Hamas Plans Its Next Attack on Israel

Nov. 25 2014

Having rejected the UN plan for reconstructing Gaza, Hamas is now looking for someone to punish for its own decision. Attacking the Palestinian Authority and the ruling Fatah party is tempting, but Israel’s military presence in the West Bank, and Palestinian opinion there, rule it out. That leaves one choice: starting another war with Israel. Khaled Abu Toameh writes:

Hamas is now talking about an imminent “explosion” against Israel if the promises to rebuild Gaza are not fulfilled. Some Hamas representatives even have the audacity to hold Israel fully responsible for hindering the reconstruction of the Gaza Strip. Hamas’s threats against Israel should be taken seriously, especially in light of reports that the movement is continuing to prepare for another war. Hamas not only continues to dig tunnels under the border with Israel; it has also been test-firing rockets into the Mediterranean Sea.

Hamas does not have much left to lose in another military confrontation with Israel. The killing of a few hundred more Palestinians in Gaza will allow it to shift attention from its failure to rebuild to blaming Israel for “waging another war” on the Palestinians. Hamas is also hoping that another war will further increase anti-Israel sentiment around the world and earn the Palestinians even more sympathy.

 

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Read more at Gatestone

More about: Gaza, Hamas, Israel, Palestinian Authority, West Bank

How European Fecklessness Encourages the Islamic Republic’s Assassination Campaign

In September, Cypriot police narrowly foiled a plot by an Iranian agent to murder five Jewish businessman. This was but one of roughly a dozen similar operations that Tehran has conducted in Europe since 2015—on both Israeli or Jewish and American targets—which have left three dead. Matthew Karnitschnig traces the use of assassination as a strategic tool to the very beginning of the Islamic Republic, and explains its appeal:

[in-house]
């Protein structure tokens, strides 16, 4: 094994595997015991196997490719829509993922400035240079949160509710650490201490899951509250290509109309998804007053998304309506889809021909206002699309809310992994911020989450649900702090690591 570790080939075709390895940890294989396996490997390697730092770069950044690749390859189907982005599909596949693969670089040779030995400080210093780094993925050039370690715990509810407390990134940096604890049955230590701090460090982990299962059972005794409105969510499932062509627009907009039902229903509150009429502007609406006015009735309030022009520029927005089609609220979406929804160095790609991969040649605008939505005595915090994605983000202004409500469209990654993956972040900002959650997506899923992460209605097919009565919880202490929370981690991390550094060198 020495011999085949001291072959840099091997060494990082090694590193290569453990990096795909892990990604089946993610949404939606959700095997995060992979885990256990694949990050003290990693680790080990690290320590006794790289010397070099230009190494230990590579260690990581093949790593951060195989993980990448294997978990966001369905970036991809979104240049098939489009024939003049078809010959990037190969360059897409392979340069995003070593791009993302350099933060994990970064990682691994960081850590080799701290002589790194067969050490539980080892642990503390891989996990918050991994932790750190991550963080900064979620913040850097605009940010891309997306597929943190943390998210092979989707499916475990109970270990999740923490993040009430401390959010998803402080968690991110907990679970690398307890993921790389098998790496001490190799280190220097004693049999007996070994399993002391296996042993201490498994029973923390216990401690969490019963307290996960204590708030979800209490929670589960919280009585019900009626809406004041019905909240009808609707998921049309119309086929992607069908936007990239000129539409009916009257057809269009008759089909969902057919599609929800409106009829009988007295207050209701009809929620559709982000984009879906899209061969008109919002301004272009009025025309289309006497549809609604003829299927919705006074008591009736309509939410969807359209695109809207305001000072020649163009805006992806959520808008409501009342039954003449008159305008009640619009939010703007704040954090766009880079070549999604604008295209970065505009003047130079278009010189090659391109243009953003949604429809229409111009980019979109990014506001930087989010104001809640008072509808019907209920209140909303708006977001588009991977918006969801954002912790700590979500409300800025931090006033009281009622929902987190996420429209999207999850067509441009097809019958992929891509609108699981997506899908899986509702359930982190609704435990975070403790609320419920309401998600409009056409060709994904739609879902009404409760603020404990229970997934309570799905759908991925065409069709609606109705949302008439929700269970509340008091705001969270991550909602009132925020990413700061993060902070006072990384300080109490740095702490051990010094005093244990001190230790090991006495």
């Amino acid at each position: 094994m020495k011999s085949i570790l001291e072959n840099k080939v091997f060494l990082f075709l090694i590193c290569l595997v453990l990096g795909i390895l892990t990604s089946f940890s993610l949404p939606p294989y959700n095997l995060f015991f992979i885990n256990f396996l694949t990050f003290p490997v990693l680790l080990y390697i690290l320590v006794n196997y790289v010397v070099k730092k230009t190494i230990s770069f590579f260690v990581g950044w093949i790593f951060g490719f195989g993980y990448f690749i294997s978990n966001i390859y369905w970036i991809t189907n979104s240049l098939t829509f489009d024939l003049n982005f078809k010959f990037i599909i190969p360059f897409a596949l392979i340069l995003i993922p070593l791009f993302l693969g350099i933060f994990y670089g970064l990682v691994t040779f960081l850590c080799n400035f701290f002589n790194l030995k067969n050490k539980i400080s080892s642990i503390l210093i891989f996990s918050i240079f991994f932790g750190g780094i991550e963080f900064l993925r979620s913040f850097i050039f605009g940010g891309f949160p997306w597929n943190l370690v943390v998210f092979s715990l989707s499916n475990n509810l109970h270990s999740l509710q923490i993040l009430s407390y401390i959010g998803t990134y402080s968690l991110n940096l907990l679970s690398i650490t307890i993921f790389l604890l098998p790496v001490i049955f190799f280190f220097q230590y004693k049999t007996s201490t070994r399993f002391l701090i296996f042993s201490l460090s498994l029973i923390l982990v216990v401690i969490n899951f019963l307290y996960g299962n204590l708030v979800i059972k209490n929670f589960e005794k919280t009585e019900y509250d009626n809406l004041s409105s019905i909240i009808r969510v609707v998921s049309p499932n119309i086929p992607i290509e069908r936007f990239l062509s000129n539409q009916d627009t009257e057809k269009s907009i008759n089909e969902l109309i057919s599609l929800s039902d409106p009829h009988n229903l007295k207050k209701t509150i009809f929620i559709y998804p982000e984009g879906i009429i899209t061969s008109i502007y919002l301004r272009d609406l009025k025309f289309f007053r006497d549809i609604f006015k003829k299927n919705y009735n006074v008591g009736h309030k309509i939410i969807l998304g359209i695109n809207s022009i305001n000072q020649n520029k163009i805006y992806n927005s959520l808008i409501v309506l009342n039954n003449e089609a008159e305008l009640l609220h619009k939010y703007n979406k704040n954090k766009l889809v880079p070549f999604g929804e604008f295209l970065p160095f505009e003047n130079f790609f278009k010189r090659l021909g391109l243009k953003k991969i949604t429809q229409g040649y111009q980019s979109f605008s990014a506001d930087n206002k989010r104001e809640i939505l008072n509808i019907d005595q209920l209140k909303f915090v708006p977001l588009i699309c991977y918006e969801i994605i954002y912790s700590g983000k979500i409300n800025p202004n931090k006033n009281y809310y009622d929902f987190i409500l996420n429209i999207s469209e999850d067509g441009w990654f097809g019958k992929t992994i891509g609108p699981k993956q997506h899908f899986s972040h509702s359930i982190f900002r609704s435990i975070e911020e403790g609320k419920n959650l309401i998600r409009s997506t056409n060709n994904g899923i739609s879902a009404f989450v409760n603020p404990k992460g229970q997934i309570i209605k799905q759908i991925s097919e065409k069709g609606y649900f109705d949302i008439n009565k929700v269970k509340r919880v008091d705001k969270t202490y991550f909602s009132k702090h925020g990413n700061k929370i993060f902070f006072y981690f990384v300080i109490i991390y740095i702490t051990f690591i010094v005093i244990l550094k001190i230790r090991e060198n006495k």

In the West, assassination remains a last resort (think Osama bin Laden); in authoritarian states, it’s the first (who can forget the 2017 assassination by nerve agent of Kim Jong-nam, the playboy half-brother of North Korean dictator Kim Jong-un, upon his arrival in Kuala Lumpur?). For rogue states, even if the murder plots are thwarted, the regimes still win by instilling fear in their enemies’ hearts and minds. That helps explain the recent frequency. Over the course of a few months last year, Iran undertook a flurry of attacks from Latin America to Africa.

Whether such operations succeed or not, the countries behind them can be sure of one thing: they won’t be made to pay for trying. Over the years, the Russian and Iranian regimes have eliminated countless dissidents, traitors, and assorted other enemies (real and perceived) on the streets of Paris, Berlin, and even Washington, often in broad daylight. Others have been quietly abducted and sent home, where they faced sham trials and were then hanged for treason.

While there’s no shortage of criticism in the West in the wake of these crimes, there are rarely real consequences. That’s especially true in Europe, where leaders have looked the other way in the face of a variety of abuses in the hopes of reviving a deal to rein in Tehran’s nuclear-weapons program and renewing business ties.

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Read more at Politico

More about: Europe, Iran, Israeli Security, Terrorism